The BIAAS blog series features posts by junior and senior scholars in the field of Austrian-American studies. The views and opinions expressed in these blogs are those of the author and do not necessarily reflect the official policy or position of BIAAS.

American Red Cross aids Italian civilians caught in the WWI Austrian German advance on the Swiss-Austrian frontier, ca. 1918.

BIAAS Austro-Americana Blogs

Steel City Haydnsaal: The Austrian Nationality Room in Pitt’s Cathedral of Learning

By Kristina E. Poznan

Jutting skyward on the University of Pittsburgh campus is one of the tallest educational buildings in the world, the Cathedral of Learning. The 2,000-room Cathedral was commissioned in 1921 and began hosting classes in 1931. In addition to the academic and administrative departments housed in this building, it contains over two dozen instructional spaces each designed to celebrate a different culture that had an influence on Pittsburgh's growth, reflecting the significance of the city’s immigrant population. European states, through local organizing committees, were granted the opportunity to decorate “nationality rooms” in the post-war era. The Cathedral as a whole was a unifying project, but the distribution of classrooms based on new political borders in Europe formally divided Pittsburgh’s immigrants. “Each group had to form a Room Committee, which would be responsible for all fundraising, designing, and acquisition.” Pittsburgh residents hailing from Austria-Hungary could be represented by the Czechoslovak Nationality Room (1939), German Nationality Room (1938), Hungarian Nationality Room (1939), Polish Nationality Room (1940), Romanian Nationality Room (1943), and Yugoslav Nationality Room (1939). (An Israel Heritage Room was added in 1987 and a Ukrainian Room in 1990). This method of division stands in contrast to that employed by the Cleveland Cultural Gardens, which apportioned spaces by ethno-linguistic cultures, rather than by country.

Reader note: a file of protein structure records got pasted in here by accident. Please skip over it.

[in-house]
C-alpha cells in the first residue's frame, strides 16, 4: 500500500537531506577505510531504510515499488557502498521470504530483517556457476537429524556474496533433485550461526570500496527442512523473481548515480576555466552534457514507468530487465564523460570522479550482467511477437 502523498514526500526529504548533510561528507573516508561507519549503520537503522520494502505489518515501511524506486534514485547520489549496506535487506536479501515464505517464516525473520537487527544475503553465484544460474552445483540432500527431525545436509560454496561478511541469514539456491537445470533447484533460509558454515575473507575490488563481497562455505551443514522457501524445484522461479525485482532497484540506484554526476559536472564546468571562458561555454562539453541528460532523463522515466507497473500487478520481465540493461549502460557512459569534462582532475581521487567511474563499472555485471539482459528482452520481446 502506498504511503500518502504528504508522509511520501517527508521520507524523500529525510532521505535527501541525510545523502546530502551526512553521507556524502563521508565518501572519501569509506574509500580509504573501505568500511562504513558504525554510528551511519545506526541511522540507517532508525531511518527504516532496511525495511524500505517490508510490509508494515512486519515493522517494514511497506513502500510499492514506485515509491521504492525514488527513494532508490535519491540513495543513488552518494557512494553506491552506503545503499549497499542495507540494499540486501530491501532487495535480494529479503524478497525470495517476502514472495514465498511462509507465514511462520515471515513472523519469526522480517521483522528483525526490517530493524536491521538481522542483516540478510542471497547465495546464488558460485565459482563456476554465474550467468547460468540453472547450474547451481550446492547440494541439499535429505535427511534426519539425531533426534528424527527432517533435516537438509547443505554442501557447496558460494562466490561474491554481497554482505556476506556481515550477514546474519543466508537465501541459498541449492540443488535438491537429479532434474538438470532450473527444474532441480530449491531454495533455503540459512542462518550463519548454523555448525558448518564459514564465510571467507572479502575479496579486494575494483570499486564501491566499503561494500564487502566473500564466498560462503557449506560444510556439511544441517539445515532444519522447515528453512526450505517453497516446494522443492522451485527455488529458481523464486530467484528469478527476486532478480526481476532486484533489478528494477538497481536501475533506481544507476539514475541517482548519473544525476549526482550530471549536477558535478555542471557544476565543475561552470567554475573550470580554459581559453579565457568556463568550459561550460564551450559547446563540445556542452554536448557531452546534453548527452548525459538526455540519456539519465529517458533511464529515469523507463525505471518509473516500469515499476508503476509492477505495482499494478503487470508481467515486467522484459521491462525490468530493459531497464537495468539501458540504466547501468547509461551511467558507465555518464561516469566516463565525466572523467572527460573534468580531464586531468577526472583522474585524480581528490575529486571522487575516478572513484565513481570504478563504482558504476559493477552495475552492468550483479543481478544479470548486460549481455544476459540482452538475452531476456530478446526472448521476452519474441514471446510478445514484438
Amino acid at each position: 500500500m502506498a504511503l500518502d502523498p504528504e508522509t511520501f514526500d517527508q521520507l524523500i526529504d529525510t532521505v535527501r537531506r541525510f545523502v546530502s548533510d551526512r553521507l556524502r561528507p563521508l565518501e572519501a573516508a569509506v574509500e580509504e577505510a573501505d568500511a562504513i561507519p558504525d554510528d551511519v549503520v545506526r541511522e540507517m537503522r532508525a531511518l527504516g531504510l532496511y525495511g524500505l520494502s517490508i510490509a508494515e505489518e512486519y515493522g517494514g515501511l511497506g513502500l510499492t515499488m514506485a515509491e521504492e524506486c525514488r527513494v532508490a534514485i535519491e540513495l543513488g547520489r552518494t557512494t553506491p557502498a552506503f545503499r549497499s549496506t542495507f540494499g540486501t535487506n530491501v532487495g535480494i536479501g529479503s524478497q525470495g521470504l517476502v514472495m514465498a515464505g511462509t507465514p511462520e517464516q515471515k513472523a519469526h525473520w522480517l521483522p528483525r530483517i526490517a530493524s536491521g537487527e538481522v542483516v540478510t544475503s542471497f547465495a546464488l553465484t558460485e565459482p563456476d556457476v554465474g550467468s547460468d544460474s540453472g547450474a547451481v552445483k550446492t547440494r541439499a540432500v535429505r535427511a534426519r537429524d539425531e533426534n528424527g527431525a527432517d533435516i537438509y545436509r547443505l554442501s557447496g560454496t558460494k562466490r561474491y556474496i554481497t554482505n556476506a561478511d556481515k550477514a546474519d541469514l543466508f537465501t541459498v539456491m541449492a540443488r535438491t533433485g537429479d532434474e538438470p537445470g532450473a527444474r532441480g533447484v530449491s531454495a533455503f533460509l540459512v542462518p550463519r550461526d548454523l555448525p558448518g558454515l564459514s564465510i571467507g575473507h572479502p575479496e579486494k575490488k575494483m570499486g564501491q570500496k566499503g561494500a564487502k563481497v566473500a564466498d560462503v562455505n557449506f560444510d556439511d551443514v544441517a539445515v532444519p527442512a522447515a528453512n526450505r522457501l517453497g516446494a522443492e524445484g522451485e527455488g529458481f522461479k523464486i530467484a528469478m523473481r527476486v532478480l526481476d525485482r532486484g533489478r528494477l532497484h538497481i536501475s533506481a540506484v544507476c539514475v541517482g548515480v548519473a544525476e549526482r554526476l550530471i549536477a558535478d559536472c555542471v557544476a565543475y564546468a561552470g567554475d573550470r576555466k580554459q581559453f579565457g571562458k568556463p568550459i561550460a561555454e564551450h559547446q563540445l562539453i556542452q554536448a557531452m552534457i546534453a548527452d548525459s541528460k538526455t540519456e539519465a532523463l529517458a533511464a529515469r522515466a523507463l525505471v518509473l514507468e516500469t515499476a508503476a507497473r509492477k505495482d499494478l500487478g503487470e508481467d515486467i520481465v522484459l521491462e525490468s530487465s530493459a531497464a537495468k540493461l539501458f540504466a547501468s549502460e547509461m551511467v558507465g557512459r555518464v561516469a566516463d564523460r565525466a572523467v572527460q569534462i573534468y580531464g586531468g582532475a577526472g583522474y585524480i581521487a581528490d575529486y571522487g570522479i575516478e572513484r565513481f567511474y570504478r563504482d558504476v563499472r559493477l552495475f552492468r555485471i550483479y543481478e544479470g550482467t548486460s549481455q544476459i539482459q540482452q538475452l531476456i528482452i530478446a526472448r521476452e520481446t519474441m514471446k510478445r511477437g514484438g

Transatlantic Academic Cooperation in the Interwar: James T. Shotwell and the Austrian and Hungarian Series of the Carnegie Endowment's "Social and Economic Consequences of the Great War"

By Tamara Scheer

Columbia University historian James T. Shotwell began his project of publishing an international series on the social and economic consequences of the Great War when he became the director of research for the Carnegie Endowment for International Peace in 1917. He proposed an alternative historiography. Shotwell’s publication plans were not the Carnegie Endowment’s first such undertaking. The Balkan Report of 1914 examined the causes of the two Balkan wars (1912/1913) by ‘concentrating on destruction and suffering of warfare, rather than martial glory,’ as historian William Mulligan has noted, and to ‘shame the belligerents and reinforce the rules of war.’ For the Great War undertaking, Shotwell sought to focus on the consequences rather than to publish a history of the war. While reports on the Balkan Wars tended to present readers with the perspectives of the non-belligerent states, Shotwell planned to engage authors from all major belligerents. Authors from victorious and defeated powers were to address the same topics, including economy, labour, governance, and public health.